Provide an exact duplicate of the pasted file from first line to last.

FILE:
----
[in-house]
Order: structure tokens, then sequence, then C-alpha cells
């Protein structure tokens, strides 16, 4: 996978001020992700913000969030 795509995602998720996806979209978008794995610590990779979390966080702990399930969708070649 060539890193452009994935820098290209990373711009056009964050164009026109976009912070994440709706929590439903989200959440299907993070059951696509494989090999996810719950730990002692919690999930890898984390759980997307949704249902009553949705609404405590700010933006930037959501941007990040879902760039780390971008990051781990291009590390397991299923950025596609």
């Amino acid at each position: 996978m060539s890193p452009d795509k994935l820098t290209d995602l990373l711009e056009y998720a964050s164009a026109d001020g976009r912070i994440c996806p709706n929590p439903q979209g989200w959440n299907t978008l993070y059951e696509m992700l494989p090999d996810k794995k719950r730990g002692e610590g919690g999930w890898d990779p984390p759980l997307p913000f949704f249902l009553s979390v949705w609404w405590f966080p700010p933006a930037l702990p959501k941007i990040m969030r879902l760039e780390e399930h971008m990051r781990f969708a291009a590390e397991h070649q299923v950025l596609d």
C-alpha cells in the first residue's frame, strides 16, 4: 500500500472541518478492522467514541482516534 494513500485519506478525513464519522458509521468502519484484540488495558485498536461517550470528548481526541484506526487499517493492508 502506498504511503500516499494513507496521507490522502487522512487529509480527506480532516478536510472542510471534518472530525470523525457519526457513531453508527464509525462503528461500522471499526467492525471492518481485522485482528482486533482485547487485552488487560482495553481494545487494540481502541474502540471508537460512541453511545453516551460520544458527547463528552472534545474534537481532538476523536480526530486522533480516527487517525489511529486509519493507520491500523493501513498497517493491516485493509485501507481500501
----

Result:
[in-house]
Order: structure tokens, then sequence, then C-alpha cells
């Protein structure tokens, strides 16, 4: 996978001020992700913000969030 795509995602998720996806979209978008794995610590990779979390966080702990399930969708070649 060539890193452009994935820098290209990373711009056009964050164009026109976009912070994440709706929590439903989200959440299907993070059951696509494989090999996810719950730990002692919690999930890898984390759980997307949704249902009553949705609404405590700010933006930037959501941007990040879902760039780390971008990051781990291009590390397991299923950025596609």
């Amino acid at each position: 996978m060539s890193p452009d795509k994935l820098t290209d995602l990373l711009e056009y998720a964050s164009a026109d001020g976009r912070i994440c996806p709706n929590p439903q979209g989200w959440n299907t978008l993070y059951e696509m992700l494989p090999d996810k794995k719950r730990g002692e610590g919690g999930w890898d990779p984390p759980l997307p913000f949704f249902l009553s979390v949705w609404w405590f966080p700010p933006a930037l702990p959501k941007i990040m969030r879902l760039e780390e399930h971008m990051r781990f969708a291009a590390e397991h070649q299923v950025l596609d």
C-alpha cells in the first residue's frame, strides 16, 4: 500500500472541518478492522467514541482516534 494513500485519506478525513464519522458509521468502519484484540488495558485498536461517550470528548481526541484506526487499517493492508 502506498504511503500516499494513507496521507490522502487522512487529509480527506480532516478536510472542510471534518472530525470523525457519526457513531453508527464509525462503528461500522471499526467492525471492518481485522485482528482486533482485547487485552488487560482495553481494545487494540481502541474502540471508537460512541453511545453516551460520544458527547463528552472534545474534537481532538476523536480526530486522533480516527487517525489511529486509519493507520491500523493501513498497517493491516485493509485501507481500501